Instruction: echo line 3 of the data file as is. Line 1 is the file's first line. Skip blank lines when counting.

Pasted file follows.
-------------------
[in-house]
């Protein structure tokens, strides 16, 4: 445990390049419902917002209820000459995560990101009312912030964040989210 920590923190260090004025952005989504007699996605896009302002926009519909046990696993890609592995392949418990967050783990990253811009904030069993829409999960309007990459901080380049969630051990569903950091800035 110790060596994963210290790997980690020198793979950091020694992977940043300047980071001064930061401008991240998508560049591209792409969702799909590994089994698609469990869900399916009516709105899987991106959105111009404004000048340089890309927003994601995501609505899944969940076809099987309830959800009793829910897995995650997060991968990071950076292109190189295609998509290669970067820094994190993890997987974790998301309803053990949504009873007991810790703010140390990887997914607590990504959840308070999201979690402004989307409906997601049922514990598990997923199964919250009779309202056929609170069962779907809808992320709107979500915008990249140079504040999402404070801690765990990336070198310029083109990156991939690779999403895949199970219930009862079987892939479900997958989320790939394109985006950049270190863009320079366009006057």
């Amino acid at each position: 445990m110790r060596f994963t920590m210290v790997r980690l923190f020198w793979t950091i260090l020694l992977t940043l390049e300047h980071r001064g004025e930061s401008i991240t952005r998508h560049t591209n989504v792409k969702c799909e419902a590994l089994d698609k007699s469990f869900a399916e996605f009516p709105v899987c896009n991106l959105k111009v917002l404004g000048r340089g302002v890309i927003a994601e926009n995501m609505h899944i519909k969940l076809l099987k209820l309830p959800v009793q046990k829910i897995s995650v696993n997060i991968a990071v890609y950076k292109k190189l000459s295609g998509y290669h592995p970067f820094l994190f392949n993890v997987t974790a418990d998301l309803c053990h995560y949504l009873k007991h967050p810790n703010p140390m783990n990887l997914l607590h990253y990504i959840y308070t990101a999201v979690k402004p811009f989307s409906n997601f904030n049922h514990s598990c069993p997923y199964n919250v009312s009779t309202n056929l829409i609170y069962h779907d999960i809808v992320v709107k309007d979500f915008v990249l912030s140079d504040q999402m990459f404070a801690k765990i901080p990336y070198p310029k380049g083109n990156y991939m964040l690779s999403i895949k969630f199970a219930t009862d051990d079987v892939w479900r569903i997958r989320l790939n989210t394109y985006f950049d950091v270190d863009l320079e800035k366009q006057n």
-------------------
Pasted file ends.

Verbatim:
């Amino acid at each position: 445990m110790r060596f994963t920590m210290v790997r980690l923190f020198w793979t950091i260090l020694l992977t940043l390049e300047h980071r001064g004025e930061s401008i991240t952005r998508h560049t591209n989504v792409k969702c799909e419902a590994l089994d698609k007699s469990f869900a399916e996605f009516p709105v899987c896009n991106l959105k111009v917002l404004g000048r340089g302002v890309i927003a994601e926009n995501m609505h899944i519909k969940l076809l099987k209820l309830p959800v009793q046990k829910i897995s995650v696993n997060i991968a990071v890609y950076k292109k190189l000459s295609g998509y290669h592995p970067f820094l994190f392949n993890v997987t974790a418990d998301l309803c053990h995560y949504l009873k007991h967050p810790n703010p140390m783990n990887l997914l607590h990253y990504i959840y308070t990101a999201v979690k402004p811009f989307s409906n997601f904030n049922h514990s598990c069993p997923y199964n919250v009312s009779t309202n056929l829409i609170y069962h779907d999960i809808v992320v709107k309007d979500f915008v990249l912030s140079d504040q999402m990459f404070a801690k765990i901080p990336y070198p310029k380049g083109n990156y991939m964040l690779s999403i895949k969630f199970a219930t009862d051990d079987v892939w479900r569903i997958r989320l790939n989210t394109y985006f950049d950091v270190d863009l320079e800035k366009q006057n």